What is the case we are making here? Too many managers develop strategy while focusing on problems in the present and that is especially true in the times of a crisis(like the Covid 19 pandemic that we are presently pulverised by). Lets call it ‘ missing the wood for the trees ‘. What I am trying to argue here is that leaders instead should imagine the future and work backward so that they build their organisations and brands for the new(emerging) reality.

Even during a crisis, developing a ” future-back ” mindset can spur innovation and growth.

So, in order to build strategy, start with the future.

Let’s take a look at a few examples of brands and organisations that have used the ” future-back ” approach to stunning effect.

Back in the late 90’s and the turn of the millennium, Intel was ruling the roost. With a market share well over 70%, the brand was well and truly in the driver’s seat(apart from being inside millions of computers) with the Pentium Processor going from strength to strength. At the height of that market dominance, Andy Grove took a visionary punt and launched a brand to compete against its very own Pentium– that was the Celeron range of Processors. What he did was to see the future being dominated by cheaper, faster processors( Moore’s Law ) and he did not want Intel to lose out on the potential opportunity that lay ahead of them. That saying Andy Grove was visionary would be an understatement and how prescient the observation in his book ” When spring comes, snow melts first at the periphery, because that is where it is most exposed “, bears testimony.  Intel Inside. Meets Intelligence and Insight!

Take another example of the ” future-back ” approach that Reed Hastings, Founder/CEO of Netflix adopted to reach where it is today. At the height of their DVD rental business success, they ventured into streaming(encouraging both cannibalisation and migration of their existing subscriber base) anticipating that the medium to long term future of in home entertainment will hinge on that. Not just that, look at their understanding of the competitive landscape- it went well beyond the typical television broadcast networks and cable TV of the day. They distilled the big picture into getting their prospect’s time and attention. Broadened the eco system significantly. Rather made it a category by itself. So, in effect, the competition included time their viewer/s spent going to movie houses, eating out, entertaining friends and family, travel and holidays etc etc. By wearing a different lens and examining a hitherto unseen/untried approach, helped them immensely in becoming the brand they are today.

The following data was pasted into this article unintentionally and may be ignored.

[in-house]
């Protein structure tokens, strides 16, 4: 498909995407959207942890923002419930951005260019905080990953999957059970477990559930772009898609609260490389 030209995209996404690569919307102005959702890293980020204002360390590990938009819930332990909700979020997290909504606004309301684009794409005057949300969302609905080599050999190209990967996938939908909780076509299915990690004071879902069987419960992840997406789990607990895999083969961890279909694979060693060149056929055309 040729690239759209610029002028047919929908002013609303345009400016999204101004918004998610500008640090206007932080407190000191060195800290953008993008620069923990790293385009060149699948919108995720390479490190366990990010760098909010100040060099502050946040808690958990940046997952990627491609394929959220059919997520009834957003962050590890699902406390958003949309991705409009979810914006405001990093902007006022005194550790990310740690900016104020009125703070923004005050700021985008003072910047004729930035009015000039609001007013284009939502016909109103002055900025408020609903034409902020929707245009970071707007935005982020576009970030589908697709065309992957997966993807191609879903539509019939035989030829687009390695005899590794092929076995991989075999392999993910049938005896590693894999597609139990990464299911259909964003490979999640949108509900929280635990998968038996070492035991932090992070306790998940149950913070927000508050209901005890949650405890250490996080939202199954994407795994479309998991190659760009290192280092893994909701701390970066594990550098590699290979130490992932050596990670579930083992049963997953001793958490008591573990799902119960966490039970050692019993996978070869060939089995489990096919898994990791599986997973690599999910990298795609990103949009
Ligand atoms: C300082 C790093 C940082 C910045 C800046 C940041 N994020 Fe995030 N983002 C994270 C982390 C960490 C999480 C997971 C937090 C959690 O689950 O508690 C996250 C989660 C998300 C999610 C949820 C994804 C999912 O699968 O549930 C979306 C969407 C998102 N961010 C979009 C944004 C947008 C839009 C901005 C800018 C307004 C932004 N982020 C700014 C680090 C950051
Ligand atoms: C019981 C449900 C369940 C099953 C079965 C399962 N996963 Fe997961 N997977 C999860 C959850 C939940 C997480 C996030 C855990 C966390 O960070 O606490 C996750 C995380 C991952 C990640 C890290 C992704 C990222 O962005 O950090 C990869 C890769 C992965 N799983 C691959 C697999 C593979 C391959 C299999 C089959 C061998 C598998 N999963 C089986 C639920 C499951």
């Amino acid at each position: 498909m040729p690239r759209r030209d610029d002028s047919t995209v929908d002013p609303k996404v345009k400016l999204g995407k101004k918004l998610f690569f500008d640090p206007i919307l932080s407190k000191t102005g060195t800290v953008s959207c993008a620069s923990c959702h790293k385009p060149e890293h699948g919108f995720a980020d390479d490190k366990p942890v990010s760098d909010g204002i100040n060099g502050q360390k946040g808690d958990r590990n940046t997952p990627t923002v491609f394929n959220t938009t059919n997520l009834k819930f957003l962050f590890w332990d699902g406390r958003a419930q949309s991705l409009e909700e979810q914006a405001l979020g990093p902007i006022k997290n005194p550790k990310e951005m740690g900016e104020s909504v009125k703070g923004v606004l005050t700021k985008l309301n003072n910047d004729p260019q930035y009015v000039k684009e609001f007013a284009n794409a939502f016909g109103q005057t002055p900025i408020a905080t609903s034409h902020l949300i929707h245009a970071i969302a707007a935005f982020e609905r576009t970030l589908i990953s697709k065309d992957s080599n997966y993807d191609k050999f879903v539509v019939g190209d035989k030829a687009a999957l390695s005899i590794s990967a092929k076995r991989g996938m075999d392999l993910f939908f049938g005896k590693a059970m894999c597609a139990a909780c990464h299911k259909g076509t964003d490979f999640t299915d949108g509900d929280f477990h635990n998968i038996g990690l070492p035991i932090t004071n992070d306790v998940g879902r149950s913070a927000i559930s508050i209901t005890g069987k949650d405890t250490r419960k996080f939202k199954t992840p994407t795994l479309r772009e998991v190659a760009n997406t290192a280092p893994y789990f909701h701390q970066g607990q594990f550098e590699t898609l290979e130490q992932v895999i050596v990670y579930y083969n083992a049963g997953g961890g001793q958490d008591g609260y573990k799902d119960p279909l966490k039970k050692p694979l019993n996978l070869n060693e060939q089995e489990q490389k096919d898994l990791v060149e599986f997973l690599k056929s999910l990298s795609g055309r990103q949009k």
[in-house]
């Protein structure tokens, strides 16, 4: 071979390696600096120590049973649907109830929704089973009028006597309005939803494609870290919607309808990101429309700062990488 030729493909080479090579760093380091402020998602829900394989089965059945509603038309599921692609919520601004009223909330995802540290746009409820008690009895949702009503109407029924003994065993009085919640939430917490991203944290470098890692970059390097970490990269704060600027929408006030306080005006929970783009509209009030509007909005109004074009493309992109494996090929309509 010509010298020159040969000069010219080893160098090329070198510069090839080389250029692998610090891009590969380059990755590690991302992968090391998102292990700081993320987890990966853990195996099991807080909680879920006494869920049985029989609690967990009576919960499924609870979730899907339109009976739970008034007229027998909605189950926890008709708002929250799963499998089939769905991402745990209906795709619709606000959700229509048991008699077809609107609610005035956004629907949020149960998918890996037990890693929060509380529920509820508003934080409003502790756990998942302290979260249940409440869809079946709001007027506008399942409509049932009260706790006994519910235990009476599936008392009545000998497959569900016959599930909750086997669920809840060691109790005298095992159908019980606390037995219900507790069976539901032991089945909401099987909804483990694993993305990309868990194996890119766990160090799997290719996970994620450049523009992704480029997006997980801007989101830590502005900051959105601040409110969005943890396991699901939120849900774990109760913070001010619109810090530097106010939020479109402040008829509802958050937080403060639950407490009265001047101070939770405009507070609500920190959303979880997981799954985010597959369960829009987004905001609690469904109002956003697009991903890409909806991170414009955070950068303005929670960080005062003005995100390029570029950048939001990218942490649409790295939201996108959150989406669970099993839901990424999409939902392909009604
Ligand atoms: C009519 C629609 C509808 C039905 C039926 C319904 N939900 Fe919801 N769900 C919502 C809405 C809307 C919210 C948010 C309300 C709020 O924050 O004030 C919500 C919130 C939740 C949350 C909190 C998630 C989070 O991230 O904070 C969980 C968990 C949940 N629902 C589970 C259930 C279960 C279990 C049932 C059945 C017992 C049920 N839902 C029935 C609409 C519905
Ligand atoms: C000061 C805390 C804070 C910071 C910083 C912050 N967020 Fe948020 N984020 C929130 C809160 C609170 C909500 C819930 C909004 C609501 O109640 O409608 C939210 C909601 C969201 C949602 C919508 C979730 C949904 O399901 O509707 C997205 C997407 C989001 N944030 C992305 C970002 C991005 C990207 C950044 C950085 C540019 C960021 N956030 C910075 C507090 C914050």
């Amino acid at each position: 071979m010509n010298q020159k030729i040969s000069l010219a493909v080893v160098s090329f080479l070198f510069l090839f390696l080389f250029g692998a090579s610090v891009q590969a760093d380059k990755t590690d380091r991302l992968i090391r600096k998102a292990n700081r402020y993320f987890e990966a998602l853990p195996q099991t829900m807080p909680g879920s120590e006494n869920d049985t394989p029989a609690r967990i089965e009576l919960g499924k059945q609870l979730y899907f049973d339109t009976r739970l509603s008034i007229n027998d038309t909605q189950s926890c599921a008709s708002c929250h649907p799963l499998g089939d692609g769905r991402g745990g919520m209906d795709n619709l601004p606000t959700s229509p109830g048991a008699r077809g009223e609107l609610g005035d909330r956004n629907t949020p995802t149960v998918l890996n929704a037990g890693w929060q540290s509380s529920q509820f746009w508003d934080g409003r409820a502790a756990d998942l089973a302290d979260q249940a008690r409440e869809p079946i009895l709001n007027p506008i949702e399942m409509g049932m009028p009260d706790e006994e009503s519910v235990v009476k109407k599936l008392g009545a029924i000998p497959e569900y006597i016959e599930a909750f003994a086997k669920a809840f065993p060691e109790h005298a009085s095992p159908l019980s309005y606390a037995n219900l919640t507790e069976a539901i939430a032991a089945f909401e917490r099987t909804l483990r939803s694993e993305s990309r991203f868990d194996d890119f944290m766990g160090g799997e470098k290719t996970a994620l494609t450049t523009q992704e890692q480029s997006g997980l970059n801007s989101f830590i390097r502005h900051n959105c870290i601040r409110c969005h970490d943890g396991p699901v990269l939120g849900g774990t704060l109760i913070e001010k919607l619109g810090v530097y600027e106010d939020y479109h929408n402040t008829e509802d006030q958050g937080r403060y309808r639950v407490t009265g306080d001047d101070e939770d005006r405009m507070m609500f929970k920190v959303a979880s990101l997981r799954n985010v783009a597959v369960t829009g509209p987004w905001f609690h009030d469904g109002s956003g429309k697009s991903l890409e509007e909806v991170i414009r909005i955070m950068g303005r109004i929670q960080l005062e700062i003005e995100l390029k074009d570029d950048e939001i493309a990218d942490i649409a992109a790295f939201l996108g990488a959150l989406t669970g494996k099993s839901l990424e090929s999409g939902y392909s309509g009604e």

No conversation about a ” future-back ” model and a vision preceding strategy would be complete without talking about Steve Jobs and Apple. Back in the day, the way they disrupted music consumption and music distribution through iTunes and iPod is now part of folklore. They did not wait for either the market or the customer to tell them what is needed. They took moonshots( it’s in the culture), created highly desirable products that the customer never knew they wanted or would need and generated unprecedented gravitas, and the rest they say is history. Apple as a brand and Steve Jobs as a leader was always seeing around corners, anticipating trends and operated at the intersection of a new future and non articulated consumer need and desire.

Let me add here. ‘ Customer knows best ‘ is a whole load of balderdash. If organisations were to depend on customers to know what is needed, there would not have been any Post It Notes(3M), Fax Machines(Xerox) and many of today’s incredibly successful brands like Amazon, Tesla, Netflix, Airbnb, Uber, Zomato etc. The onus and responsibility of drawing the future and working backward from there is fully on you, your brand, your organisation. So, don’t run away from it. Take it head on.

While we debate the vision vis a vis strategy and the “ future-back ” model to a ” present-forward ” one, do be aware that a vision is like an ‘ impressionist painting ‘ and NOT a ‘ photograph ‘. A photograph captures what there is already, there is NO speculation, hedging, punting and imagining the non existent. A vision on the other hand is similar to an impressionist painting in the sense that it is visualising what could/should be, what will/can be or what may/may not be. It is taking a shot at the future and setting the road to travel back from there.